The text messages also show concern among some Trump administration officials. In multiple instances, Bill Taylor, the top U.S. diplomat to Ukraine, expressed worry that the White House was withholding military aid until any investigations into Biden were launched.

“Are we now saying that security assistance and WH meeting are conditioned on investigations?” Taylor asked Sondland on Sept. 1. Sondland later replied “call me,” and it’s unclear what the pair discussed.

But the issue came up again a week later: “As I said on the phone, I think it’s crazy to withhold security assistance for help with a political campaign,” Taylor texted Sondland on Sept. 9, saying diplomacy had moved into his “nightmare scenario.”

Sondland later rejects that characterization, saying Trump had “been crystal clear no quid pro quo’s of any kind.”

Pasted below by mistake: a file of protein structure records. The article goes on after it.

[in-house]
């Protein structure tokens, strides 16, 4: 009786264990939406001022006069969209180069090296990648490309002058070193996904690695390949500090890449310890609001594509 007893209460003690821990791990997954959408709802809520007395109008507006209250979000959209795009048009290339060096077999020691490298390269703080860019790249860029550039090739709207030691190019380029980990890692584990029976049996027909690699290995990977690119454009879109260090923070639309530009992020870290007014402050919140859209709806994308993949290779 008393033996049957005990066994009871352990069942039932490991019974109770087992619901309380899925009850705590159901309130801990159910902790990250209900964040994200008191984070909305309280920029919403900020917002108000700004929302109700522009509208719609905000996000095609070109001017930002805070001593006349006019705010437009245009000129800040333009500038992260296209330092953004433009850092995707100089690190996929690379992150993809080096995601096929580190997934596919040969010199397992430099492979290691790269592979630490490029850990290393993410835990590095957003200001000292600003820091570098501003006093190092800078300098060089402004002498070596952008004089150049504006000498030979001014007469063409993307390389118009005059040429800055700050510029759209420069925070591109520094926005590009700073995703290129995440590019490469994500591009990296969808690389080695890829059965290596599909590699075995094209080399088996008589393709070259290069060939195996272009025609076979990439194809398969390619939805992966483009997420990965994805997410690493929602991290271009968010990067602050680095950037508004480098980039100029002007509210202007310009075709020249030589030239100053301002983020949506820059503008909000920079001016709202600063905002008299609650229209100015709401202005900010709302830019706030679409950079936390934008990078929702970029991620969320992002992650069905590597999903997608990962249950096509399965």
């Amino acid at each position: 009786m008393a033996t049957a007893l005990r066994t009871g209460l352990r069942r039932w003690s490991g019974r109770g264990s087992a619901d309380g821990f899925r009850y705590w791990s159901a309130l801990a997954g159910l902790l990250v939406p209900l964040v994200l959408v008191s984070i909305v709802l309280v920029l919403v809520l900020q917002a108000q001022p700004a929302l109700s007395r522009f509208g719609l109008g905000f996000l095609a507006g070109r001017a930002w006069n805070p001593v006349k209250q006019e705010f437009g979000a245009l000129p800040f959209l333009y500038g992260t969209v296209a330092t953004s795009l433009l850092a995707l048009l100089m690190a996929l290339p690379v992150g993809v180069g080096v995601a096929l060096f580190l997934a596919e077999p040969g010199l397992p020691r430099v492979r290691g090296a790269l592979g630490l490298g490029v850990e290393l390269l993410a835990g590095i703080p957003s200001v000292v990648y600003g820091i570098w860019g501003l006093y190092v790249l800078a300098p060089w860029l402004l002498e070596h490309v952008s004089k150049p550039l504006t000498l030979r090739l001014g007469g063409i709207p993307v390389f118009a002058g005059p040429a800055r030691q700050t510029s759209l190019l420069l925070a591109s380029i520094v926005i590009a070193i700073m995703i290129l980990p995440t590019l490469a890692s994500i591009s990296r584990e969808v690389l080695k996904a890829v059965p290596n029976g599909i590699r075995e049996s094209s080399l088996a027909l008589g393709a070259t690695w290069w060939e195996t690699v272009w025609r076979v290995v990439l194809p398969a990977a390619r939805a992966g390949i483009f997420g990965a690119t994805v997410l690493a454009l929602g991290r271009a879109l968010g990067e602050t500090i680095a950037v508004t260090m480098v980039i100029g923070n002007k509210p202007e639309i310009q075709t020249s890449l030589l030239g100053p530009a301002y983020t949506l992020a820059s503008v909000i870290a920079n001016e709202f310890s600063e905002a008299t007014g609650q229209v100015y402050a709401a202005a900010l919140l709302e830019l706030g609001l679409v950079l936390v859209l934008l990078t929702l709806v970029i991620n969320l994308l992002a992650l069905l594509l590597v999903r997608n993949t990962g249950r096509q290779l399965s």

The texts were attached to a letter condemning Trump’s effort to minimize his call with Ukraine. It was signed by Democratic Reps. Adam Schiff (Calif.), chair of the House Intelligence Committee; Eliot Engel (N.Y.), chair of the House Foreign Affairs Committee; and Elijah Cummings (Md.), who chairs the House Oversight and Reform Committee.

The lawmakers expressed worry about the White House effort to delegitimize the impeachment inquiry, saying the Trump administration was “engaging in a campaign of misinformation and misdirection in an attempt to normalize the act of soliciting foreign powers to interfere in our election.”

Trump has vehemently rejected claims that he did anything improper, referring to the inquiry as a “coup.” On Thursday, the president publicly urged China to investigate the Bidens just moments after saying that “if they don’t do what we want, we have tremendous power.”

In the letter, the chairmen urged their colleagues to reject such claims, calling them “unethical, unpatriotic and wrong.”

“We hope every Member of the House will join us in condemning in the strongest terms the President’s now open defiance of our core values as American citizens to guard against foreign interference in our democratic process,” they wrote.